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I just finished reading "the memory of running" by Ron McLarty to unwind from midterms week, and i would recommend it to you - on the basis that it's a decent read, and because the main character has a fondness for his old maroon Raleigh 3-speed (sorry, the author must not be much of a bike nerd or retrogrouch - that's about all the details you get of the bike), digs it out of his parents' garage after 30 years of sitting, and starts out on a ride that ends up taking him from Rhode Island across America to Los Angeles. The people he meets, and the things he sees are touching and i am still thinking about them a week later. If anybody's already read it - i'd love to hear what you thought.
Old thread, but I just started reading this book and I love it, so far. (No spoilers, please.)
I don't know that the author is a vintage bike nut, but he takes pains to include more details than most authors would. "I had a bike but it was American and it wasn't light, so Dad got me the Raleigh." (Paraphrasing, here.) It didn't have to be a Raleigh. It could have been "a bicycle."
He goes to the same level of detail on the other vintage vehicles in the story. "Mom's rusted out Karmmann Ghia," Bethany's "Renault Dauphine," etc.
More important, and more telling, is the "inside info" that tells me the author is closely connected to cycling. In separate incidents, Smithy (the protagonist) is mistaken for a homeless man and verbally harassed by a motorist. After starting his journey, he finds himself subsisting on more healthy food, but less of it. His mind awakens and he picks up a book to read for the first time in many years. He describes the hypnotic rhythm of pedalling for long distances, etc.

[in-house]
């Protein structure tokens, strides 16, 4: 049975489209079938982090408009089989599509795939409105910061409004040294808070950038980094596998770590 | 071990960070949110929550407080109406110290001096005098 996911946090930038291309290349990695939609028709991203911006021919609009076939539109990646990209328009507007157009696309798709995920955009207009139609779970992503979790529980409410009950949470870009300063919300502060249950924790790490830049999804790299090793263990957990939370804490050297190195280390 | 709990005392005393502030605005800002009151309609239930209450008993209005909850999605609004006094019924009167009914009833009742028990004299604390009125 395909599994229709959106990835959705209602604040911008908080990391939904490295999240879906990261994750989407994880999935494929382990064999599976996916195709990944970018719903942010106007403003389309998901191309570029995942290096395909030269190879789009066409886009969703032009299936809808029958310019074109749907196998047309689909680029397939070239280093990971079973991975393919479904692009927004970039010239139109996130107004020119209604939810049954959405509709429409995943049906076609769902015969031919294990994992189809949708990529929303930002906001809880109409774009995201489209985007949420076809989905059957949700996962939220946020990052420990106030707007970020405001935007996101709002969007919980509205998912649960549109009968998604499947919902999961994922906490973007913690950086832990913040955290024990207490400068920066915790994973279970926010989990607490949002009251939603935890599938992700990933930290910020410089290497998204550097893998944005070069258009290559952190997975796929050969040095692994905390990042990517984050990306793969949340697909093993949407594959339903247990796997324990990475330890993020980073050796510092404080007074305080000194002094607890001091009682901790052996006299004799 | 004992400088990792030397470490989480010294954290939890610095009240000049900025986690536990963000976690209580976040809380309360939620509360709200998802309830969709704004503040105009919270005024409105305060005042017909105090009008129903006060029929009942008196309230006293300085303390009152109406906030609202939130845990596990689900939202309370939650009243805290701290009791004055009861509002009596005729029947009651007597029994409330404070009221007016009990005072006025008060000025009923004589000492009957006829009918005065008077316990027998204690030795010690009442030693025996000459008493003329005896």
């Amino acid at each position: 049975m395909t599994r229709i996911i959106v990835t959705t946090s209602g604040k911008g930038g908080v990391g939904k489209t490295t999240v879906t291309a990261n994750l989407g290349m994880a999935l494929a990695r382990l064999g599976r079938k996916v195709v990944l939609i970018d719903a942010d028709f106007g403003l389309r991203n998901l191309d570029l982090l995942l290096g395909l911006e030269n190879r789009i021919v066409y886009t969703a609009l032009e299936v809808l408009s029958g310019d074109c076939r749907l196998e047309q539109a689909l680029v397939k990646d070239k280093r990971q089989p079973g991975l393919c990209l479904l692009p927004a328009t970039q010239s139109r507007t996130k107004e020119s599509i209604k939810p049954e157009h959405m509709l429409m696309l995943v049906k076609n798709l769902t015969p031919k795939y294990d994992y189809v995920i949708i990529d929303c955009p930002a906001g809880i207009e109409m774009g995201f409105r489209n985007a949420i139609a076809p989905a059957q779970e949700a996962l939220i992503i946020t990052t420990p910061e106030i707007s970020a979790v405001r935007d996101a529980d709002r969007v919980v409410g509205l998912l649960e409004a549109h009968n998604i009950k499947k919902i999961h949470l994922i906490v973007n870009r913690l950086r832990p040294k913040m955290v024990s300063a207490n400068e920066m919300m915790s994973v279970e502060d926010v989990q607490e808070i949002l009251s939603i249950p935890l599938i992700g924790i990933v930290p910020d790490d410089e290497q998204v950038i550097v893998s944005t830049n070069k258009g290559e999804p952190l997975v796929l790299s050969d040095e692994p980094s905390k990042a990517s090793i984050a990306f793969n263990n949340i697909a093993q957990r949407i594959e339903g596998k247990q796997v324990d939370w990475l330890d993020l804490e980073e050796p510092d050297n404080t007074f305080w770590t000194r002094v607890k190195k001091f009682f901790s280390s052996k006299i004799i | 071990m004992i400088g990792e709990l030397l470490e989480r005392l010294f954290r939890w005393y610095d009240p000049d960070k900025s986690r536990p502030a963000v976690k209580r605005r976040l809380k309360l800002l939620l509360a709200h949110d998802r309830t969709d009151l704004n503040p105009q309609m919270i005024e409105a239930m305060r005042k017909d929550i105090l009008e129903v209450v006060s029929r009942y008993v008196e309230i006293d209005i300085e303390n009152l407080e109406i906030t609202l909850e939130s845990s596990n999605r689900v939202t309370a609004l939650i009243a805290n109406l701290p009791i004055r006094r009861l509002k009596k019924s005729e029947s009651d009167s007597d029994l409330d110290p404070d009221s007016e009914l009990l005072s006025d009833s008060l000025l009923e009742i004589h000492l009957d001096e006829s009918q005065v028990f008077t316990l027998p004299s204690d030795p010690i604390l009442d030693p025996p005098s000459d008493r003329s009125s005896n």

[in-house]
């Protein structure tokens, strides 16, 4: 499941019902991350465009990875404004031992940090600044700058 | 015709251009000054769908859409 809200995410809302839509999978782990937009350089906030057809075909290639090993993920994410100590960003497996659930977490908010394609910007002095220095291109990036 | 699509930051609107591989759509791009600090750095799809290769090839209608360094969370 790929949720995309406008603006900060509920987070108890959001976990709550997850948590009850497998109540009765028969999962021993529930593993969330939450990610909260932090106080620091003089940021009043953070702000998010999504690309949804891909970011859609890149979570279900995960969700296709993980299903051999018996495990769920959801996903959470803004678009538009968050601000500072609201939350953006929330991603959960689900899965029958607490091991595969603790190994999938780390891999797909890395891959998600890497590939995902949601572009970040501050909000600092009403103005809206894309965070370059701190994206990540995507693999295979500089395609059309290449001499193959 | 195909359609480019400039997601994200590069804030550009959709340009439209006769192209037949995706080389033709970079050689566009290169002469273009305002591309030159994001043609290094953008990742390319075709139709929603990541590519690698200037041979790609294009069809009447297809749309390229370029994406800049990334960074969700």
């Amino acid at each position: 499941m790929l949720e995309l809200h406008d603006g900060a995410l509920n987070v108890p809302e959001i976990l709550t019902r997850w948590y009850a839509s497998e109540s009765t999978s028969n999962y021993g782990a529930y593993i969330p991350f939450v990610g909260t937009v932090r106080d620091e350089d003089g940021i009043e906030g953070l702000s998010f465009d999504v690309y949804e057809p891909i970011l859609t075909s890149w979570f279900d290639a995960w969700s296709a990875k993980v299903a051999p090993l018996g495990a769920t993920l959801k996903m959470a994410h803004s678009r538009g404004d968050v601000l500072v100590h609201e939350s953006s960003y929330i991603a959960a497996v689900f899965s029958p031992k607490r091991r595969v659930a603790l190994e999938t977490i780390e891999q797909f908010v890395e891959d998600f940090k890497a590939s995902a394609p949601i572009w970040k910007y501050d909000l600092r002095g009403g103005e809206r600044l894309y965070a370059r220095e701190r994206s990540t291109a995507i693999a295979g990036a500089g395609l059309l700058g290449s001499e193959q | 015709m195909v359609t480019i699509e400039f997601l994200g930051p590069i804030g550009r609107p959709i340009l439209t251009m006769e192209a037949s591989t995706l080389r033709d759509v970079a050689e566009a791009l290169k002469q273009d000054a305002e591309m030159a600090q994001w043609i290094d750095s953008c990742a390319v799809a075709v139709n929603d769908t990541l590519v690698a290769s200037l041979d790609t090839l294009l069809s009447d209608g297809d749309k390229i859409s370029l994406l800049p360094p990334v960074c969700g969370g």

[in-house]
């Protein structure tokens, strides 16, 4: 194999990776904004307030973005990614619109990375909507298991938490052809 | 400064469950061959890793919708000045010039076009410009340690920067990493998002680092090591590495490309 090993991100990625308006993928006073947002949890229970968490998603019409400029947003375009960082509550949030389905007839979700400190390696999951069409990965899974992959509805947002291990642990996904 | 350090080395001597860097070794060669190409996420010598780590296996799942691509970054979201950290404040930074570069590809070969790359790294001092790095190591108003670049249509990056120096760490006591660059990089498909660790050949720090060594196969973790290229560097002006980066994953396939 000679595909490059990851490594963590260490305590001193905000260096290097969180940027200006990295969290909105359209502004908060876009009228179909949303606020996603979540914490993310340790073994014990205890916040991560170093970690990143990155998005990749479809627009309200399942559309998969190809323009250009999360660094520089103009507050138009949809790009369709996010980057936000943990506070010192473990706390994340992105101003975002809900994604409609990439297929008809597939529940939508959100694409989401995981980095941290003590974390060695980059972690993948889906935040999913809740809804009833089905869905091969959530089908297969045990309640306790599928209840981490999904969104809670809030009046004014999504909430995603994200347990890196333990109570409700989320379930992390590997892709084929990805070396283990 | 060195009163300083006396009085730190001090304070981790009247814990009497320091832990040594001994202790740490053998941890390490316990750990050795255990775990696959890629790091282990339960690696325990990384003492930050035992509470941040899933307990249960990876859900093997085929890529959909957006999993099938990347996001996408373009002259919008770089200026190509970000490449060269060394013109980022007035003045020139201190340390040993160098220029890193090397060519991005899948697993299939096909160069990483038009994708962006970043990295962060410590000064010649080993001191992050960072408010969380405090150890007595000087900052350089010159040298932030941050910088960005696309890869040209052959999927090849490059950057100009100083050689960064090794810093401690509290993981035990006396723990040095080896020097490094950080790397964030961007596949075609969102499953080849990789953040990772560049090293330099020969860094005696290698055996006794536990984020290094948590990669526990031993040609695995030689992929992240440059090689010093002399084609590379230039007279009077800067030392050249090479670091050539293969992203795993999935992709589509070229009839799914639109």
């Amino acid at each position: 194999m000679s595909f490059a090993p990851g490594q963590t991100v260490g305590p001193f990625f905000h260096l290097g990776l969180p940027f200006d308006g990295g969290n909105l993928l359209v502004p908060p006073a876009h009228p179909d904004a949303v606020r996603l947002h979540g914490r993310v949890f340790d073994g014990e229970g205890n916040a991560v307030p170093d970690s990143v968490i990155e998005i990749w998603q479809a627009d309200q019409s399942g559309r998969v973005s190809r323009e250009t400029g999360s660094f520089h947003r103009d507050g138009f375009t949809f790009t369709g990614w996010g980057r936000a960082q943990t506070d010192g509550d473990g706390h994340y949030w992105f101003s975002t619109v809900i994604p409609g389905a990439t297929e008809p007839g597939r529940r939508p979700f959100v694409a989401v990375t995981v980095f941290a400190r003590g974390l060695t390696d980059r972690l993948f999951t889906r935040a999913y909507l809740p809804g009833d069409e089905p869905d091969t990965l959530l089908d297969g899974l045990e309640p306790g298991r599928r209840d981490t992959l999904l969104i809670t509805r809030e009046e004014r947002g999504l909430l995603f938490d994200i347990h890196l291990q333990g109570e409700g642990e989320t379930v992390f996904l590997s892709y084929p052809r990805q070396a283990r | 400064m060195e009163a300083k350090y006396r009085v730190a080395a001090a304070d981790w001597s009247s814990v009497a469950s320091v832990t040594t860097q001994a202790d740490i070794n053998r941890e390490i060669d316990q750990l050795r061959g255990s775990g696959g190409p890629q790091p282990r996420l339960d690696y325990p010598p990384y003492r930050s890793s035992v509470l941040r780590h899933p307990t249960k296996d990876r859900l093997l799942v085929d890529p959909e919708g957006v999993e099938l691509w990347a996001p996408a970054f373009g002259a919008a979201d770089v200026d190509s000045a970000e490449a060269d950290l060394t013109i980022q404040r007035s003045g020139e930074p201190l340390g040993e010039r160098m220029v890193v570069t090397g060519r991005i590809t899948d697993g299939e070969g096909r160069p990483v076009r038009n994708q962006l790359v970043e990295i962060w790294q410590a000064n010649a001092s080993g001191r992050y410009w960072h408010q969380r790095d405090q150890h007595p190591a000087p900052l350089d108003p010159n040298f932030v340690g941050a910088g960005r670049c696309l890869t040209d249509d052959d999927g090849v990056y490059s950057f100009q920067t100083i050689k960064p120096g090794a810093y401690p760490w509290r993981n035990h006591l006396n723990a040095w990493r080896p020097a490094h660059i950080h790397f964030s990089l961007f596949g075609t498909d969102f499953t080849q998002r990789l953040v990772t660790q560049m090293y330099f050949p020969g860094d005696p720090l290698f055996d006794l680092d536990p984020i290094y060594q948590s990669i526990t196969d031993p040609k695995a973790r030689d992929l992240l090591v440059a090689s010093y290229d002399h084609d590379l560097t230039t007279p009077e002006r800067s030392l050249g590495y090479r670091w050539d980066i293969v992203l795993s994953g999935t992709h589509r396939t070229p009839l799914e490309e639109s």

I am thoroughly enjoying this book, so far, and am about halfway through it. I'm not sure how it will turn out, but I don't really care. The characters are well developed and interesting, and the bicycle (and cycling journey) are only backdrops, but well thought out. There is one scene so far (with the pastor) that I found a bit farfetched (why would the pastor reveal so much personal info to this stranger?), and one mistake where Smithy (not only the protagonist but also the narrator) claims to not remember a doctor's name, but then in the next paragraph quotes the doctor introducing himself by name.
I haven't read a good novel in a long time, but I would recommend this one to anybody.